Introducing solids to your baby can be fun and messy! It can also be a bit stressful since there is a risk of choking as they learn to move solids around in their mouth and eventually swallow them. There are typically two ways of introducing solids – purees or baby-led feeding, or a combination of both. The ways to avoid choking are the same no matter how you choose to feed your baby.
Make sure they are ready: Sometimes you might be ready before baby is, or sometimes physicians or family members suggest starting solids as early at 4 months old. Typically most babies are ready to start solids between 4 – 6 months of age, but age is only one factor of readiness. In addition to being over 4 months old, your baby must be able to sit independently – so not sitting with support like a chair. This shows they have the neck control and trunk strength to tolerate solids. The baby also needs to lose the Tongue Thrust reflex (the one that makes them push any food right back out of their mouth). If they still have it, it’s probably still too early. And finally, they should be showing interest in the foods you’re eating! You need to look for all of these signs to show that baby is ready for solids.
Know your choking hazards: Some foods are a much higher choking hazard than others. Some of the top ones are grapes, nuts, hot dogs, blueberries, peanut butter, and hard fruit and veggies like apples and carrots. These foods should only be introduced in a safe way and when age-appropriate.
Prep your food: When starting solids, start with small amounts and be safe. Purees are fine as a starter food, especially if your baby is in the younger age group. They need to be sitting in a proper high chair, not on someone’s laps, and parents need to monitor any feeding. Initially, the amount they will take will be small. Until they are 8 months old, solids will only take up 15% of their daily calories, so don’t feel the need to force more solids before they’re ready.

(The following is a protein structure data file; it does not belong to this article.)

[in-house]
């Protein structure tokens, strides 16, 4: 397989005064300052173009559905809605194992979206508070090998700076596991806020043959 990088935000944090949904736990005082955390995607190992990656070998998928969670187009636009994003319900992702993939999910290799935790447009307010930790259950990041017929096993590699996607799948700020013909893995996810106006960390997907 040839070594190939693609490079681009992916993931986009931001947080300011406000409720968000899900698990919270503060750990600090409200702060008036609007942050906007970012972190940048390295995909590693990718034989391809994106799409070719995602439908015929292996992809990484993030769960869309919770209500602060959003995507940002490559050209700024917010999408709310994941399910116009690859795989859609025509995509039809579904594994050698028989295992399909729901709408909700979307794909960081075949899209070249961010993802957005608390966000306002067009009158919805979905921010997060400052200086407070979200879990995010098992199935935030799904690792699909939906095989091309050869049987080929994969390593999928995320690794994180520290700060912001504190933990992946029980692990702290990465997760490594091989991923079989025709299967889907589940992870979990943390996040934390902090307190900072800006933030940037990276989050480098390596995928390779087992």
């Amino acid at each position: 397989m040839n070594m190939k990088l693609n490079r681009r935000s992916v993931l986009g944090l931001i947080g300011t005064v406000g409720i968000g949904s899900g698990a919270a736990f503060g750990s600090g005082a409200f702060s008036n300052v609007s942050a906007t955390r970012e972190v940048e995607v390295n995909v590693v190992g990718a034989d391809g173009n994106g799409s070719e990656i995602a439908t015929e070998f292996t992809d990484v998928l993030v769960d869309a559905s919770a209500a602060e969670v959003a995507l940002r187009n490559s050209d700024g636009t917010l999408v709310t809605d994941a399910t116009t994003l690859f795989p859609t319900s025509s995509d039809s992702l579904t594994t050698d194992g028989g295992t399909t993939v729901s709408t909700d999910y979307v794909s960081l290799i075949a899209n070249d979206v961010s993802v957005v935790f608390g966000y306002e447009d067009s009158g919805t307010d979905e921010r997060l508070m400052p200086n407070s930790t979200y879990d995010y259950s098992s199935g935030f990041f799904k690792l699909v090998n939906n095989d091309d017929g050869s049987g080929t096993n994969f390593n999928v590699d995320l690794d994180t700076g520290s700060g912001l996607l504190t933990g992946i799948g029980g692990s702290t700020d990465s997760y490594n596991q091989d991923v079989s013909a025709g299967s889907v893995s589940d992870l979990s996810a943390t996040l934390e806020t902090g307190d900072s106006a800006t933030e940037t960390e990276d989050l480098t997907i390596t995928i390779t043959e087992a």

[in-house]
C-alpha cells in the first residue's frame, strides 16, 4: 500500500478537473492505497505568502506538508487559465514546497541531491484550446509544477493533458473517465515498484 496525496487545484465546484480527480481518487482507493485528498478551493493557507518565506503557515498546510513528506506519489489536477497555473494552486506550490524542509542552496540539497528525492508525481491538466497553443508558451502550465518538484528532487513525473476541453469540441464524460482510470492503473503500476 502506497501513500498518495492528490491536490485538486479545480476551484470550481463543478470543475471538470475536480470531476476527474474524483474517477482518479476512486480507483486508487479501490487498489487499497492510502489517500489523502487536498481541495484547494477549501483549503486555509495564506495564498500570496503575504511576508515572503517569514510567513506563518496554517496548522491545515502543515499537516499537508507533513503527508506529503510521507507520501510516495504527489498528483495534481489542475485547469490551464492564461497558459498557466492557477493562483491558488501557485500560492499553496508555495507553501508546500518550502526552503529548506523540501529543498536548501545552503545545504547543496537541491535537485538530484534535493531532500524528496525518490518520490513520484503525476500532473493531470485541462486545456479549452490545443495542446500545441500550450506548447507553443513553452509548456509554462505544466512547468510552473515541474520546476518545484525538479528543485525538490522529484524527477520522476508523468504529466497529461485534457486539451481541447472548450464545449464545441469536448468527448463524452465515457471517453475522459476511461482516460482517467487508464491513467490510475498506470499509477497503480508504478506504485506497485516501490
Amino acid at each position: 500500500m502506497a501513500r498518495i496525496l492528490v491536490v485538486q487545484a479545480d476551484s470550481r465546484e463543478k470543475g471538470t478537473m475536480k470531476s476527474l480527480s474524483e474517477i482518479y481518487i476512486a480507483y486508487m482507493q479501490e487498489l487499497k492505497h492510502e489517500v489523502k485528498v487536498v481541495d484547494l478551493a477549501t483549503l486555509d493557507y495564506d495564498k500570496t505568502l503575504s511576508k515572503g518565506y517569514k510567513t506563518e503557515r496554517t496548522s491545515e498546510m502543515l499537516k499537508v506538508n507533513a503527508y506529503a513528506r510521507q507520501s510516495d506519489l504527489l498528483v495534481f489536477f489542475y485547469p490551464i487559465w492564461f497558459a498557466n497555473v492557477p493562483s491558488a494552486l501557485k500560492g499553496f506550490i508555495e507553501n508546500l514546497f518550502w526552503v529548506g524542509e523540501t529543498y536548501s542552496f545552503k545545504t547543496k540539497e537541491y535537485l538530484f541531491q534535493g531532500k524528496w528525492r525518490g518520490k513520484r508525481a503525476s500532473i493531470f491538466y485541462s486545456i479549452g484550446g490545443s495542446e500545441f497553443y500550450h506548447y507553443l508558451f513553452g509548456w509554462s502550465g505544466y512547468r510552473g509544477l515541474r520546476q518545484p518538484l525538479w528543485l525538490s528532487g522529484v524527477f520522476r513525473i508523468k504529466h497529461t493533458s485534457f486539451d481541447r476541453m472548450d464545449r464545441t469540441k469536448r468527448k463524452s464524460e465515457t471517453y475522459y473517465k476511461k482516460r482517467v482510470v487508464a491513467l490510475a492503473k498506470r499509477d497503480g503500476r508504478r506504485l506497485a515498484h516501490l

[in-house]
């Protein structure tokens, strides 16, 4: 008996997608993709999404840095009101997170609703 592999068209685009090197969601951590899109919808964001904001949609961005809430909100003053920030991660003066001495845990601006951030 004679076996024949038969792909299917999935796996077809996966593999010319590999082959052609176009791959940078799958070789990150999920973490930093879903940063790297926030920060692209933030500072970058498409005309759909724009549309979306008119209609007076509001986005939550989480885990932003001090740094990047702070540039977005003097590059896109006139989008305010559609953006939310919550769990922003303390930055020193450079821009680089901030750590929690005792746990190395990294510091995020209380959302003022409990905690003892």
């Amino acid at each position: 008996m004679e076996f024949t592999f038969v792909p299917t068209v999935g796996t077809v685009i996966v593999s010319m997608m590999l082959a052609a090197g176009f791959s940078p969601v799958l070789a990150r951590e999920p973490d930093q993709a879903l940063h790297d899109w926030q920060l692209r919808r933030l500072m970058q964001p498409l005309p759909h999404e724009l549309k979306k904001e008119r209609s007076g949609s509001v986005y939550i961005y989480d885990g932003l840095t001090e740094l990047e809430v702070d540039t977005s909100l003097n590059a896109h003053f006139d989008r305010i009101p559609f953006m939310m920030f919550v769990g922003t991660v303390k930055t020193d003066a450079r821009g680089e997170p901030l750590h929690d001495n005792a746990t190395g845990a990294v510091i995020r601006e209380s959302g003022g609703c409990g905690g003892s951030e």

If doing purees start with a very smooth puree, when your baby is able to take this in and swallow it easily then they’re able to move to a thicker texture. Purees are only temporary, and by 10 – 12 months baby should be having cut-up versions of their parent’s dinner.
For Baby Led Feeding all foods should be cut, cooked, and prepped to ensure they are safe for baby. For example, if feeding sweet potato – cut them into thick French fry shapes about 2 fingers adult long and 2 fingers wide and steam bake until soft. For circular items like cucumbers and banana, cut them lengthwise into quarters first. Small foods like blueberries should be avoided until they’re older, closer to 8 months with a pincer grasp, and then only offered mashed or cut in quarters
Be Prepared: Finally, make sure you are ready because your baby may gag and this is 100% normal. Baby’s gag reflex is much closer to the tip of their tongue than adults and this is to protect their small airways. Knowing the difference between a choke and a gag is important. Gagging looks like a red face, watery eyes, coughing, crying, and maybe vomiting. Choking is usually silent, no coughing or crying, a blank or panicked look, and the baby may turn blue. It is important to be prepared for an emergency if your baby does choke, especially if you choose Baby Led Feeding.
Reach out to your local Mama Coach for a virtual or in-person CPR and Choking session to help you feel better prepared for this journey!